• Normal: GH elevated

      • Hypopituitarism: no response


D endocrine function tests

Hypothalamus

Feed back

Bolus injection of releasing hormone

PITUITARY GLAND

Measure Growth Hormone

No response or delayed peak response (60 mins vs 20 mins)


Adrenal function tests

ADRENAL FUNCTION TESTS


Hormones of adrenal gland

Hormones of Adrenal Gland :

  • Hormones of adrenal cortex (adrenal corticosteroids) :

    • Glucocorticoid ( cortisol ) secreted by cells in zona fasciculata –

    • Mineralocorticoid ( aldosterone ) secreted by cells in z. glomerulosa-

    • Sex hormones (testosterone and estradiol ) secreted by cells in zona reticularis

  • Catecholamines (dopamine, epinephrine and NE) secreted by chromaffin cells of adrenal medulla


Glucocorticoid cortisol

Glucocorticoid (Cortisol)

  • Physiologic action:

    • Affects metabolism of proteins, CHO and lipids

    • Stimulates gluconeogenesis by the liver, inhibits the effects of insulin and decrease the rate of glucose use in the cells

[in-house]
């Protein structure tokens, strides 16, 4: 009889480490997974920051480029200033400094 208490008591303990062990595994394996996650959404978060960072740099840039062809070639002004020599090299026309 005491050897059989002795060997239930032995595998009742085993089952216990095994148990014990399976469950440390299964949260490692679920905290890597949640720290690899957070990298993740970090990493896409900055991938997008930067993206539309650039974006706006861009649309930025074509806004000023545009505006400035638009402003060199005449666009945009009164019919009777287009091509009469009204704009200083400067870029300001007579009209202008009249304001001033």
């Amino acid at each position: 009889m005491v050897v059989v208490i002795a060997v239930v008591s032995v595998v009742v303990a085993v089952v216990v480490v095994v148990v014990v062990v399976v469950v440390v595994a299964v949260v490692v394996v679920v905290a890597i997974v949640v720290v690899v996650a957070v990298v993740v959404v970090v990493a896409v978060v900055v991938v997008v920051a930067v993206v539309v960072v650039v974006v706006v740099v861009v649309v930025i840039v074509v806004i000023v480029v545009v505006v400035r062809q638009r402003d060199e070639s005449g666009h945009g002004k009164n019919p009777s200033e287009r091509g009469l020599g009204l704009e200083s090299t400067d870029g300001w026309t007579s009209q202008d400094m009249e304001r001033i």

• Regulation:

    • Secreted in response to stress and ACTH

    • Normally:

      secretion higher in early morning (6-8am)

      lower in the evening (4-6pm);

      lowest at midnight

  • Cortisol excess (Cushing’s Syndrome and in patients under stress): loss of diurnal variation in secretion


Circadian rhythm of cortisol secretion

Circadian rhythm of cortisol secretion


Feedback control of adrenal corticosteroid synthesis and release

Feedback control of Adrenal Corticosteroid synthesis and release

Decreased blood levels of adrenal corticosteroids, stress

Hypothalamus secretes corticotrophin releasing hormone (CRH)

Hormone secretion suppressed via negative feedback

Ant Pit g gland secretes ACTH

Adrenal cortex secretes hormones (cortisol)